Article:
I thought I would write about parents and children, and people would read what I wrote, and I would thus contribute in a small measure to making India a better place for children. I would write about common mental illnesses, so lay people could recognise the symptoms and seek treatment early.
Naïve? Sure, yes.
A young patient started this blog for me five years ago, in March 2012. It was meant primarily for writing about child-raising and mental health. But I was scared to write. I busied myself putting up photographs and other less threatening things on it. It was nearly one year later that I dared to take the plunge. A very simple topic: Being parents. Something I had experience with. After that it got easier.
I don’t know if anything I’ve written has touched anybody’s life in a meaningful way. I’m too much of a believer in destiny to think it’s my business to worry about that. If something I write is meant to reach someone, it will.
I had written a series of articles on mental health for a local newspaper a couple of years before. Someone suggested I list their links on this blog. So I did. Someone else suggested I write a short gist for each article as well. I did that too.
Usually, after making a diagnosis and starting treatment, I schedule a session to explain the biology underlying the problem in simple terms, how medicines work, and possible side effects. Directing patients to these articles helped some of them come in more prepared for these sessions.
Many people fear they may “turn into a different person if my mind is not under my control” and are afraid to take psychiatric medicines. So, I wrote a series of short blog posts about taking psychiatric medicines and sometimes referred patients to them.
Over time I started liking my blog. It became a place I could visit, a place where I could express myself. Here, I was obliged to clarify things in my mind before I wrote, unlike a diary where I might allow sloppy thinking, half-baked ideas and excessive emotion. As it is very easy to be misunderstood I try to be precise, which takes away from the spontaneity and raw quality of writing that bloggers appreciate. Sharing unexamined thoughts is just not me.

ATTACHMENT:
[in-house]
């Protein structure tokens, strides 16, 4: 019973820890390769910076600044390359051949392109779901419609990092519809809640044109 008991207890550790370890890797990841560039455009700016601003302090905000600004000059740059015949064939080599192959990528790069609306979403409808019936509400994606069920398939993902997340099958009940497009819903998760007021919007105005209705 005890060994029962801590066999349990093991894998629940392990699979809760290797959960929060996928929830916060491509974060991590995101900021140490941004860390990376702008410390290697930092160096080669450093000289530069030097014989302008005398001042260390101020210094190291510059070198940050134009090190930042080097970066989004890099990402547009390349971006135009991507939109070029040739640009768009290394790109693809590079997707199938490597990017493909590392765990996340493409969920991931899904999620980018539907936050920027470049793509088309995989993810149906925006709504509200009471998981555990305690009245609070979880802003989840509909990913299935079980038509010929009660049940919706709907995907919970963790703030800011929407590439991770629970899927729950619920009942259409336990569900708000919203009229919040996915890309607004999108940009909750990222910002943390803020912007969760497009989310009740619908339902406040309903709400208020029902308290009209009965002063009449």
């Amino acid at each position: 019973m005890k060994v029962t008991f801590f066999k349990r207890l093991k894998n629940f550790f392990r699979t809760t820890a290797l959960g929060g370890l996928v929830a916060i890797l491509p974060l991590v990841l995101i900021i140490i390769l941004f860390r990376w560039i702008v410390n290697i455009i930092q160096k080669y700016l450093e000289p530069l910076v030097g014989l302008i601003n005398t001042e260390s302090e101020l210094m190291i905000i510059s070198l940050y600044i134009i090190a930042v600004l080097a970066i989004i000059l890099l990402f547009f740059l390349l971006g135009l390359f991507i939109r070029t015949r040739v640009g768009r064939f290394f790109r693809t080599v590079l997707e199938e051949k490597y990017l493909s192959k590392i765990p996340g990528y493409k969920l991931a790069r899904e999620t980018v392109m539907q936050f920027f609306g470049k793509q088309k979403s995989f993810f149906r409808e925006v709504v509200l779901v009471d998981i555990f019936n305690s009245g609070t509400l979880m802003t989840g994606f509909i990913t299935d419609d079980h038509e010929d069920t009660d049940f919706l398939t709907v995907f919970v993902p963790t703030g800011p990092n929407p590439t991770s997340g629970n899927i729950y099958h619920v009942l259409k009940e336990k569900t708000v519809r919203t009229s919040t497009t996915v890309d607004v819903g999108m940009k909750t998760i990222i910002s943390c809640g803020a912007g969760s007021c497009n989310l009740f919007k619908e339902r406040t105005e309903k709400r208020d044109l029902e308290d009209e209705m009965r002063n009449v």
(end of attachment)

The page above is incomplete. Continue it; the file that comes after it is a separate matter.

I didn’t write for nearly two years as I didn’t feel the need to. In November 2016 I wrote ‘Change’ to clear my head, because I didn’t want to endlessly bore my friends with my confusion over this phase of my life.
I’m a bit of a news junkie and have impressions about everyone, from Trump and Nieto in the west to Duterte, Putin and Kim in the east. I have impressions about stuff that happens all over the world too. But I don’t understand enough of it to permit myself to opine on them. Frankly, everyone – from ordinary people like me to important people like the president of the United States – shouldn’t be putting unprocessed thoughts on public display. Stupid people might swallow them whole and act on them, like Adam Purinton of Kansas.
Besides, I think news reports are often some sort of a red herring, the real news being closer to what you read between the lines. After all, news channels and newspapers are owned and controlled by vested interests. Things sometimes don’t add up, and you know you are being had. There are so many things you read and hear that float around like space junk in your head, but can’t be neutralised because of missing bits of information. Random example: Colombia – Juan Manuel Santos – Nobel peace prize – FARC – José Luis Mendieta – forgiveness/punishment … After some time you just let them go.
Of late, I’ve been in a nostalgic mood. Things are too quiet around the house with the kids having flown the nest. That’s why I’ve been writing almost exclusively about the time I lived on different ships over a six-year period. Those days now seem like a wonderful lifetime lived centuries ago. I’ve been sharing the links to these posts with everyone: cousins, my high school whatsapp group, and friends made over the years in different places.
The upshot of all this is that I’ve connected again with some nice people I had lost touch with, because they’ve called up or messaged to tell me how much they enjoyed the posts. Then, there’s my 13-year-old niece who said, “Aunty, I didn’t know all this had happened to you!” It was a revelation to her that I had been living for a long time doing other things, before she met me thirteen years ago!
This month I complete five years of blogging, irregular though it has been. I really need to thank wordpress for giving me this space. Blogging has given me a lot of relief, and pleasure too. There are so many bloggers whose posts I’ve enjoyed reading, or learnt from.
My technophobia is starting to feel like ingratitude. I guess it’s time I re-examined my attitude towards technology. Ah, I can almost hear my children’s sighs of relief!